The dish draining closet is a Finnish invention by Maiju Gebhard, intended to speed up the drying up of washed dishes, or even to make the entire drying phase unnecessary. It was developed in the Finnish Association for Work Efficiency from 1944 to 1945. The Finnish Invention Foundation has named it as one of the most important Finnish inventions of the millennium. Despite its advantages, the dish draining closet is not very popular outside Finland.
The inspiration for the dish draining closet was a Swedish dish draining holder, which was kept on a table. Gebhard noticed that most families never used the holder, but instead dried the washed dishes by hand and moved them directly to the storage closet or cupboard. Gebhard’s idea was to put the dish draining holder in the closet above the dish washing table (sideboard or counter top), so the dishes could drain dry in place. This way, an entire phase of normal household upkeep could be skipped. According to Gebhard’s calculations, the average housewife spent almost 30,000 hours of her life washing and drying dishes.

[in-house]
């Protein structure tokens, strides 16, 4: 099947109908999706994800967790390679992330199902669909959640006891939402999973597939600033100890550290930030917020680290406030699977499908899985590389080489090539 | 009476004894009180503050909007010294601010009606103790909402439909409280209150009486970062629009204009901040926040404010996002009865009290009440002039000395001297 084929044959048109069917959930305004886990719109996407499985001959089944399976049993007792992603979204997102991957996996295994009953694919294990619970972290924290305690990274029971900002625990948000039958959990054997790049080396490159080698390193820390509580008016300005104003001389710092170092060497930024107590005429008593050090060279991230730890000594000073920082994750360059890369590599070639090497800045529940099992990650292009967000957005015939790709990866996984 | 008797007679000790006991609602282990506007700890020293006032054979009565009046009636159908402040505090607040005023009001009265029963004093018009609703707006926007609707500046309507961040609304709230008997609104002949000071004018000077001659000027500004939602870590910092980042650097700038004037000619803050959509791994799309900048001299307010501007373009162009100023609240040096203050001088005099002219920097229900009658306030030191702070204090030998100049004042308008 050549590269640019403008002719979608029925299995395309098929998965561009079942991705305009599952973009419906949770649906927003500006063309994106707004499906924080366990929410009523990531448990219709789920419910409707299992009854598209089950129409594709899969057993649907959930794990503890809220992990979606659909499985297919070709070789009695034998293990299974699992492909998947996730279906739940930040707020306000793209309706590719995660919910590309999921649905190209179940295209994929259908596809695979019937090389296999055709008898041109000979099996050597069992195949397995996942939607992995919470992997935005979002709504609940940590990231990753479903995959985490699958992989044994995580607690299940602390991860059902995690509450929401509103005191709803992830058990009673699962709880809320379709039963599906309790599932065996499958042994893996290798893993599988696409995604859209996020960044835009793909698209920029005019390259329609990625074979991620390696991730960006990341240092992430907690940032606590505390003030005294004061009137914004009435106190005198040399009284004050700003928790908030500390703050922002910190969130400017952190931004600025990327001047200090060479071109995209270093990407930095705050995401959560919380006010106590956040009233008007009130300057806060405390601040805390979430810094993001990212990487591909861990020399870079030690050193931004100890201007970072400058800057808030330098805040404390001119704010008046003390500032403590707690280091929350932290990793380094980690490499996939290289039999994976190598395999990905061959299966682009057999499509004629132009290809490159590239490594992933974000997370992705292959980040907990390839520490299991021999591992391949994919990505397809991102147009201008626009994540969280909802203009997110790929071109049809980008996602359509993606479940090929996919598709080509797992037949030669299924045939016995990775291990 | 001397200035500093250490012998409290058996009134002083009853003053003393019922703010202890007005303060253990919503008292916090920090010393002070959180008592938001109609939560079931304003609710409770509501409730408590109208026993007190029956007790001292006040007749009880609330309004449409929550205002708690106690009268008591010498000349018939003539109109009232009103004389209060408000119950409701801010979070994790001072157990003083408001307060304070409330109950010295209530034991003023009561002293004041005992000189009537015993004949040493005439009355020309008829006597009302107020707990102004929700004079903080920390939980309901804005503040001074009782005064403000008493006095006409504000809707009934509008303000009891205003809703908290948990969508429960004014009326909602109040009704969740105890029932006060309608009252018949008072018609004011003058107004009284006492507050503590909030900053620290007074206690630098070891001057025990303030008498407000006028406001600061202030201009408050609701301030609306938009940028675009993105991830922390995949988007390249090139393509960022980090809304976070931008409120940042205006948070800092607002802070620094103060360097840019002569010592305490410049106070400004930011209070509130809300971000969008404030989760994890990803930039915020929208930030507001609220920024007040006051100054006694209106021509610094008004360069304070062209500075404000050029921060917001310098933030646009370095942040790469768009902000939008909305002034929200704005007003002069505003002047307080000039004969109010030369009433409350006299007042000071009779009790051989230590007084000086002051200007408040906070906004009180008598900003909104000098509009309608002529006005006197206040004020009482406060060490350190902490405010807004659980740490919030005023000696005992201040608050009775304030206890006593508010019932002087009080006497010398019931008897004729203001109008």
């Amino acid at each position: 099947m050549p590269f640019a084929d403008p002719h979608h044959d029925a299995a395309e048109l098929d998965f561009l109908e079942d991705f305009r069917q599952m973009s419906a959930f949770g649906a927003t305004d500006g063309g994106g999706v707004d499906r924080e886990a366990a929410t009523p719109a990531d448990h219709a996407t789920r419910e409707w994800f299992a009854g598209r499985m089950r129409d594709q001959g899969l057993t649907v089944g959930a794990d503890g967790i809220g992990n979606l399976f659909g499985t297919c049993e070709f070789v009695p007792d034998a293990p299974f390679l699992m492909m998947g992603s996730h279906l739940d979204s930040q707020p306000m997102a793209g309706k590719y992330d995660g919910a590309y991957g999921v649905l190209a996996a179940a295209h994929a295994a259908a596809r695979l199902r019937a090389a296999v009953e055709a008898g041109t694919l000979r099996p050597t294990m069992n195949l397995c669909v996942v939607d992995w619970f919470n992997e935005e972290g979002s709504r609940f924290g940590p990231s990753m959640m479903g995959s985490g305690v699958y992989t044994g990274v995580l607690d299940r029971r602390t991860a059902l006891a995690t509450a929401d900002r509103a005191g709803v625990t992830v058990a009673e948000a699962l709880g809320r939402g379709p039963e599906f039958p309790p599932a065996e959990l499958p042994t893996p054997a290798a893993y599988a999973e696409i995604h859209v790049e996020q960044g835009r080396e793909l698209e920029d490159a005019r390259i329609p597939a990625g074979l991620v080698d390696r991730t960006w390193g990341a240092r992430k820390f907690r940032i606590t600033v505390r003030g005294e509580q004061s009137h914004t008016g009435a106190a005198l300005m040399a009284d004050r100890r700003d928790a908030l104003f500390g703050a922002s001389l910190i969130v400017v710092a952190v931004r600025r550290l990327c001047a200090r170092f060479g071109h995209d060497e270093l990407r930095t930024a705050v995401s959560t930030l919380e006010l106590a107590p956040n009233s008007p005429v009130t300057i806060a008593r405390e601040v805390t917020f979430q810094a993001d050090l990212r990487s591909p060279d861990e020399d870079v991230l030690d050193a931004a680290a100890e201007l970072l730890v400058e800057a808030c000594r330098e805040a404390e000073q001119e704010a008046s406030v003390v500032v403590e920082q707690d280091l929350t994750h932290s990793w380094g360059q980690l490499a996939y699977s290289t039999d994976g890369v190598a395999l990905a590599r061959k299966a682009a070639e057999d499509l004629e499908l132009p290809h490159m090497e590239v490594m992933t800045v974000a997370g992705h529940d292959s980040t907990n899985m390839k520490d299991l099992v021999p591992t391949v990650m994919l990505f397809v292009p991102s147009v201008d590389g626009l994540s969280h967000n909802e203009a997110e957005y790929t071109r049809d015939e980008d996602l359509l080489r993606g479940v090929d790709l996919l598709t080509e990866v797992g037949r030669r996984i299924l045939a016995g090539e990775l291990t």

Enso-Gutzeit started producing dish draining closets in 1948. Since 1954, dish draining closets were made of plastic-coated steel wire to help keep them clean. The measurements for the closets were standardised in 1982.
The cabinets have an open bottom that allows for the water to drain directly into the sink below.